Thoughts toward a sermon:
Readings are here.
The theme of today's lessons as I read them is temptation. For the people of Israel it is the temptation to forget that all things come of God and to somehow think "we did it" ourselves. Our cleverness, our smarts, our possessions - we forget that they are gifts. The God of abundance provides and those who have supported us in life have made it possible to be in any sort of "promised land." For Paul the temptation is to believe that those who follow Jesus as Messiah are the only people God cares about. And for Jesus- the temptations are those things that focus on self and power over others rather than reliance on God and service to others.
The reading from Deuteronomy is written as a prediction - that when they come into the promised land they are not to forget. Most of the Old Testament was actually written down in a period when the kingdoms of Israel and Judah had been divided and conquered and the leaders were in exile. All scripture needs to be read from at least 3 levels - one when it happened, one when it was written and what was going on then, and one from our perspective reading it back from our time. The warning not to think they accomplished all this by themselves comes from believing that it was just this sort of hubris that brought them into exile. The people are trying to figure out how to get back into alignment with God.
Paul in Romans is struggling with how the Jews who don't follow Jesus and see his wonderfulness can still be the chosen people. Paul of course still considers himself a Jew but one who has had a further revelation of the Messiah - the one they had all been waiting for. Many do not believe this to be the case. For about 3 chapters of this letter he wrestles with his thoughts, what he has experienced and what he sees. We only have a short bit of it in our lesson today but it sets out what in the end he comes to believe. That yes Jesus is the Messiah and yes the Jews are still the chosen people. In many ways Paul reminds us that the experience of Jesus shows that God shows no partiality. The stories of Jesus' interactions with people is one of inclusion -women, Baal worshippers, disciples, rich, poor - all are welcome. So Paul in the end comes down on the side of mystery and letting judgement belong to God.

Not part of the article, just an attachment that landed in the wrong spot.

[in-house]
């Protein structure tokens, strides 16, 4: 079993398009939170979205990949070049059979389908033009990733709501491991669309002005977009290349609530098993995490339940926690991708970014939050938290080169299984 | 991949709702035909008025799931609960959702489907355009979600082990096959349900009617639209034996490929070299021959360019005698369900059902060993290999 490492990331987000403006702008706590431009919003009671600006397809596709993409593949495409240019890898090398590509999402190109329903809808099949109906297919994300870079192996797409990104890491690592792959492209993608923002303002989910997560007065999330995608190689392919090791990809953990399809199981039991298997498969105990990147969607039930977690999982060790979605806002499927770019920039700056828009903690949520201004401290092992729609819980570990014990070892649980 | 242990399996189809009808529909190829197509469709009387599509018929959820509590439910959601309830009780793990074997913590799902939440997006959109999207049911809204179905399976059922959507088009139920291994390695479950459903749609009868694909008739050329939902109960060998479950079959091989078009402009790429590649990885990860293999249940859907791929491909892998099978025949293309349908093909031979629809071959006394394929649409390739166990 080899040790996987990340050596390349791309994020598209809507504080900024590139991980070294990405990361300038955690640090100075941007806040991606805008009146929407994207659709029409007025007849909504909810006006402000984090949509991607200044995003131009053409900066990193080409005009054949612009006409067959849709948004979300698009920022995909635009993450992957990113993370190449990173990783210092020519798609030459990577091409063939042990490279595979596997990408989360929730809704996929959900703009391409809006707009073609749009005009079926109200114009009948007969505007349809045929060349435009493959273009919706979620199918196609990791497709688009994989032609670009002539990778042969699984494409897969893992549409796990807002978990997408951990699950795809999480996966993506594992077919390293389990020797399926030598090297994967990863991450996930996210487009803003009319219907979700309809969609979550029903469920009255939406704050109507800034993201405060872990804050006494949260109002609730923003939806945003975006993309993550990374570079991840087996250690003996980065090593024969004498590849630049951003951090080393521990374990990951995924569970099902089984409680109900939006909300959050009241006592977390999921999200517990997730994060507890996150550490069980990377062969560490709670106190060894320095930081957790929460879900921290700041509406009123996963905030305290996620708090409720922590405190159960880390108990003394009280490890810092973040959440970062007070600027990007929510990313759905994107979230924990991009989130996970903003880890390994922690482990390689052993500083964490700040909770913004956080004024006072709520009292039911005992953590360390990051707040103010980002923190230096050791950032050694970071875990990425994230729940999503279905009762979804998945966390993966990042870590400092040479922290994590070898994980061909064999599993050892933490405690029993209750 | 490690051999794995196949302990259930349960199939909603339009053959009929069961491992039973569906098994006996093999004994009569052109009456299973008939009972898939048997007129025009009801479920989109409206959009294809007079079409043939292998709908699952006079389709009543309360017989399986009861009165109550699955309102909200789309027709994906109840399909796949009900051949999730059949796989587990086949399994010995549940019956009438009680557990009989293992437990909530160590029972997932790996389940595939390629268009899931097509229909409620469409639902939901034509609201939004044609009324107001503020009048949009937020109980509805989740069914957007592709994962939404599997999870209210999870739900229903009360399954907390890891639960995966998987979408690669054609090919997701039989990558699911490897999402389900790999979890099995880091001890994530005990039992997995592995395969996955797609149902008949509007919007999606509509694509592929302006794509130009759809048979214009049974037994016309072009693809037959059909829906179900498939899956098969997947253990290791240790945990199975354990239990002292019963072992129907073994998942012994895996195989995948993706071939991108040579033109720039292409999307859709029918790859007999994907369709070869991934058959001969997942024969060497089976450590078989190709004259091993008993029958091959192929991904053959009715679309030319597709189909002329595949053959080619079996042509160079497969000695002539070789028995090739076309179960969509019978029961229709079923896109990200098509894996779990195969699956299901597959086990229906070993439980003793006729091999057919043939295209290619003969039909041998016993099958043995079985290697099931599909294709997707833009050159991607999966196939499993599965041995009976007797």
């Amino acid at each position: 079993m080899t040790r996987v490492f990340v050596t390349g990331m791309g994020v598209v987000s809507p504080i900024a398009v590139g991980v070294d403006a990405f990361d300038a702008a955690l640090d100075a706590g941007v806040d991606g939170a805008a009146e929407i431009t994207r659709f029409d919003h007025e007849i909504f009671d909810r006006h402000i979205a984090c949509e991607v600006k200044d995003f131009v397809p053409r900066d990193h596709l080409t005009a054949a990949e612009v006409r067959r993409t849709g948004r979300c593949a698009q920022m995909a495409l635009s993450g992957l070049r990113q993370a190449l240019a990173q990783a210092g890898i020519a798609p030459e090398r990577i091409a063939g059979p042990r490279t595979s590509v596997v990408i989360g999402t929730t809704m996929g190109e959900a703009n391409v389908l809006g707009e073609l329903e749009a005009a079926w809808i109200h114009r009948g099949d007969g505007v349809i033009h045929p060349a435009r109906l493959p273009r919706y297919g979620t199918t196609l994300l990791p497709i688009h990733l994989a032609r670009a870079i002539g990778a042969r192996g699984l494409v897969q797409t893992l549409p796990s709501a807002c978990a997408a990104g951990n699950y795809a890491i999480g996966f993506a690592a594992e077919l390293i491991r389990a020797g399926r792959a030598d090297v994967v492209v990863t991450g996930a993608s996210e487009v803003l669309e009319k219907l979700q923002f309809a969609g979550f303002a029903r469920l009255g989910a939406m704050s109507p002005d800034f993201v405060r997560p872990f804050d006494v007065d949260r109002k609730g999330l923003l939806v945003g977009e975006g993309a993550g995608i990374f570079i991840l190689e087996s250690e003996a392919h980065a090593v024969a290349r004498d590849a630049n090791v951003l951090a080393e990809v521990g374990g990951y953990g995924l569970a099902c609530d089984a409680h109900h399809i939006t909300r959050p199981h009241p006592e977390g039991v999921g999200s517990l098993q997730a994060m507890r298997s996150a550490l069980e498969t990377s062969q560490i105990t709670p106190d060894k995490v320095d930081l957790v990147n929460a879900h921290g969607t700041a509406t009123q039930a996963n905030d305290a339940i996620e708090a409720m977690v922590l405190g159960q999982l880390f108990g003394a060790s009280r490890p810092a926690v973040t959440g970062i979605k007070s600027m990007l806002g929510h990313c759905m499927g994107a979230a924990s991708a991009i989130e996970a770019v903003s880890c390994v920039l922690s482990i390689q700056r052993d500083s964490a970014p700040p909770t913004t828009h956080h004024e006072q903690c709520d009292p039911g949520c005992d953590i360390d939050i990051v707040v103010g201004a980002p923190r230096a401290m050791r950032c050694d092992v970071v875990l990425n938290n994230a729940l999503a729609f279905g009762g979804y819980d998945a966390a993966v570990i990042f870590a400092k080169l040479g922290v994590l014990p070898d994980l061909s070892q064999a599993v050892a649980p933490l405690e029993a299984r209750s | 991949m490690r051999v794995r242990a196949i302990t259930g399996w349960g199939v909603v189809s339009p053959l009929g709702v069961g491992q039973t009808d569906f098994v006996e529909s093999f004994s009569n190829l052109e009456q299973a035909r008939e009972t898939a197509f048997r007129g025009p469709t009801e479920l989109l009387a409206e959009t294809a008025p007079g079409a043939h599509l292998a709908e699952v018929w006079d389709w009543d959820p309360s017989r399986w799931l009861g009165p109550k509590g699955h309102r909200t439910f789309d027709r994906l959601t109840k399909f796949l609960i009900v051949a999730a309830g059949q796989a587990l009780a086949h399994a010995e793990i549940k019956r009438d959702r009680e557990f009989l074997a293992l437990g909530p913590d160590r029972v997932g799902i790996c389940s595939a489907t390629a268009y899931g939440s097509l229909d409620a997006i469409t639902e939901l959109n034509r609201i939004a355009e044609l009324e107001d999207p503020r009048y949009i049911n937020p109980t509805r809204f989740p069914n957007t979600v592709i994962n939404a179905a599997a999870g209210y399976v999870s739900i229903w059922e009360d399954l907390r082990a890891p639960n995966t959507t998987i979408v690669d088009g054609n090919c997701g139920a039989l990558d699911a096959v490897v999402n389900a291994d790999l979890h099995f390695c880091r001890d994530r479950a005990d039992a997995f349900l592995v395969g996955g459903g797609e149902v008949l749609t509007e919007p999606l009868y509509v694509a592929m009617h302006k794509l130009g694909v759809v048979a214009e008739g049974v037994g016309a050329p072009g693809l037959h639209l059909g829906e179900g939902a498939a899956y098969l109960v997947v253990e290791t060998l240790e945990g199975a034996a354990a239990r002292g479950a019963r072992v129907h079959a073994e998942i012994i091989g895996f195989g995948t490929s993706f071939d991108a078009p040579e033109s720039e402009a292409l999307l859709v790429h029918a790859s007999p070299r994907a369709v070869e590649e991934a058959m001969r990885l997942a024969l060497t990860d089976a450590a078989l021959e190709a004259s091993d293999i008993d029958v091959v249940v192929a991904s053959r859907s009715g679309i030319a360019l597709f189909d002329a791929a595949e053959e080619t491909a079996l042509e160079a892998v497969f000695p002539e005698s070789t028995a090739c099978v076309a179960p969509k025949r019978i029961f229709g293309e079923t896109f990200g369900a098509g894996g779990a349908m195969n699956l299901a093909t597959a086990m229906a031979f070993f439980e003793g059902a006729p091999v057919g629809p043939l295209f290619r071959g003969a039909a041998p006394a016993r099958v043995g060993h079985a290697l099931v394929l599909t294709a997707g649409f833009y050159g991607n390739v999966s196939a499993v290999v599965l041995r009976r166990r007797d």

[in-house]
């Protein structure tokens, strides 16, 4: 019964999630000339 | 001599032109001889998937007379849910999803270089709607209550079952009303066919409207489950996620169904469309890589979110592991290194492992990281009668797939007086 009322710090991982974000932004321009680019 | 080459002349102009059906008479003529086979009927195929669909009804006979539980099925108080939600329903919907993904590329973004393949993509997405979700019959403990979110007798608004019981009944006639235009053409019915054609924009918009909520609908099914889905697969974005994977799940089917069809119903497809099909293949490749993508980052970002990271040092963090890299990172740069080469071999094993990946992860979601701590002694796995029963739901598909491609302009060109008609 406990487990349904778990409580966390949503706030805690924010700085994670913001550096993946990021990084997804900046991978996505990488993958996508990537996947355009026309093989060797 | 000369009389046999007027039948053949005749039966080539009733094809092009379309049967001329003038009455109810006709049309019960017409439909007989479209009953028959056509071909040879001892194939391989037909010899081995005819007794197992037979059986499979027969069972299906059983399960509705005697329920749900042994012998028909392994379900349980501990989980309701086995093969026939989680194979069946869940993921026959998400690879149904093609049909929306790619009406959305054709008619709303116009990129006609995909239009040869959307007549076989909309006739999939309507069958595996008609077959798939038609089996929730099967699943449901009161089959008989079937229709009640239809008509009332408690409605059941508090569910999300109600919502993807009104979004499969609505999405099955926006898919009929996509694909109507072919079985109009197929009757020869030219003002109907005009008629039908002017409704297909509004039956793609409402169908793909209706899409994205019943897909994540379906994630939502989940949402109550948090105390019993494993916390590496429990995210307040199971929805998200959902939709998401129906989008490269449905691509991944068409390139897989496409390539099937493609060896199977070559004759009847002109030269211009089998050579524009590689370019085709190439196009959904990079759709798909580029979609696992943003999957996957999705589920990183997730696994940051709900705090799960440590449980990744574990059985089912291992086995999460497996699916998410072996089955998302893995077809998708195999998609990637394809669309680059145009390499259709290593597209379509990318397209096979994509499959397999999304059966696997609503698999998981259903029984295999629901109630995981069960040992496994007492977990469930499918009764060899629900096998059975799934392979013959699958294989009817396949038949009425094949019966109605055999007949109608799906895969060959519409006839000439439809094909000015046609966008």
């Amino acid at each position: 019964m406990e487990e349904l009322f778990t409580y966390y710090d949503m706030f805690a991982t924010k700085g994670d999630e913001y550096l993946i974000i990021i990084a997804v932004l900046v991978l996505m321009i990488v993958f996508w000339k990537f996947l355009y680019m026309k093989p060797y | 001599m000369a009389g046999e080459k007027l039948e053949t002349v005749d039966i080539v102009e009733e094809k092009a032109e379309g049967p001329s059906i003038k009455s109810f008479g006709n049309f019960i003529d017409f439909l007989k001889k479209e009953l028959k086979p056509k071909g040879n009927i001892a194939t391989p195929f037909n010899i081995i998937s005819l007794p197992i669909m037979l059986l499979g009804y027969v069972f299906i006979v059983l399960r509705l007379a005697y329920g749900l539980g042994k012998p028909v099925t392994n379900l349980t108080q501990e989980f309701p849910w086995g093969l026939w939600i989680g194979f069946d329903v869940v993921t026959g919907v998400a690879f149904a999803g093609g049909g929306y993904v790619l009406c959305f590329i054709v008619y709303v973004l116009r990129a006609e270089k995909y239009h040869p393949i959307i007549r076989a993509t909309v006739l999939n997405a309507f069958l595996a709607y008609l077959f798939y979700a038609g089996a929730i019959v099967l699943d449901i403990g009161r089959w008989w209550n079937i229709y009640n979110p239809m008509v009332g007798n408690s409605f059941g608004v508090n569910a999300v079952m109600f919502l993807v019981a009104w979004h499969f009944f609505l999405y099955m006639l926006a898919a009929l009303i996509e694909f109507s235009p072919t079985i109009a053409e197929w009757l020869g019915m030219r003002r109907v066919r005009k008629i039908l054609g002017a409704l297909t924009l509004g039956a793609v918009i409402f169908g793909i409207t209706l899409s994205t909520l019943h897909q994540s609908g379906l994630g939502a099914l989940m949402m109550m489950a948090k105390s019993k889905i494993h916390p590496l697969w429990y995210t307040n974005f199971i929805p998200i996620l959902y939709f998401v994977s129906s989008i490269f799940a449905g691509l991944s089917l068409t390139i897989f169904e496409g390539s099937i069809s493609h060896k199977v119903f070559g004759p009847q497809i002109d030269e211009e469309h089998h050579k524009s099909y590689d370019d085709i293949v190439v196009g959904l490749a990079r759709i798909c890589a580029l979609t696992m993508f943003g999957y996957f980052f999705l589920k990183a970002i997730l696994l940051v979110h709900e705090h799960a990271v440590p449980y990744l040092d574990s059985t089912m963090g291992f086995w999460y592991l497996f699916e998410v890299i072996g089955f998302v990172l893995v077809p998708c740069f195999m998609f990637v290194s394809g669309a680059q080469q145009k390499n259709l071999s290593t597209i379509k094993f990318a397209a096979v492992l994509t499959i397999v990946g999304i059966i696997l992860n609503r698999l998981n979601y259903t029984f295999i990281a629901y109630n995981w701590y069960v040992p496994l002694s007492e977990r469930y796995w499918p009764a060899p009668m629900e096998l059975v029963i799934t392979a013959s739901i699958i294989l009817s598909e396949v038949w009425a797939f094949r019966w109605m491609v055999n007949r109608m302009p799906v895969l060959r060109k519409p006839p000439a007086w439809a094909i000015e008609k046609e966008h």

In the Gospel, Jesus is just beginning his ministry. The temptations to power, miracle and magic focusing on himself are very real. He can do all these things of the temptations. But always he returns to his call -- not a quick fix, not a magic trick, not a spectacular show - but the slow and steady living as God would have him live - showing God's love to the world. Love that takes him to the cross and life rather than an illusion of power and vengeance. Jesus resists the call to make bread out of stones to feed himself, to leap off the temple roof and test God, or to claim worldly power. He calls us to, Yes, feed the hungry, but also to look beyond to "why are people hungry?" A quick fix is to stop at providing a meal without the deeper reflection
If we are to follow Christ - these three readings have some ideas for us as well. Gratitude. Inclusion. Love. When we are tempted to believe the "self made man or woman" myth to remember that it took a village to raise us (as the saying goes) and that all creation is a gift of God. We can shape it and form it and use it but we cannot create it. Give thanks. When tempted to exclude someone or some sorts of people, to remember God's incredible love for us and to extend that love beyond ourselves. Be welcoming and affirming of others. When we are tempted to power and revenge and greed remember Jesus washing the feet of his followers - a leader who was not afraid to lose face. Whose sense of self was so perfect that he did not have to build it up by "looking good." Walking the talk as they say in AA. Believe that you are beloved of God and do not have to earn that status. Give that love back into the world.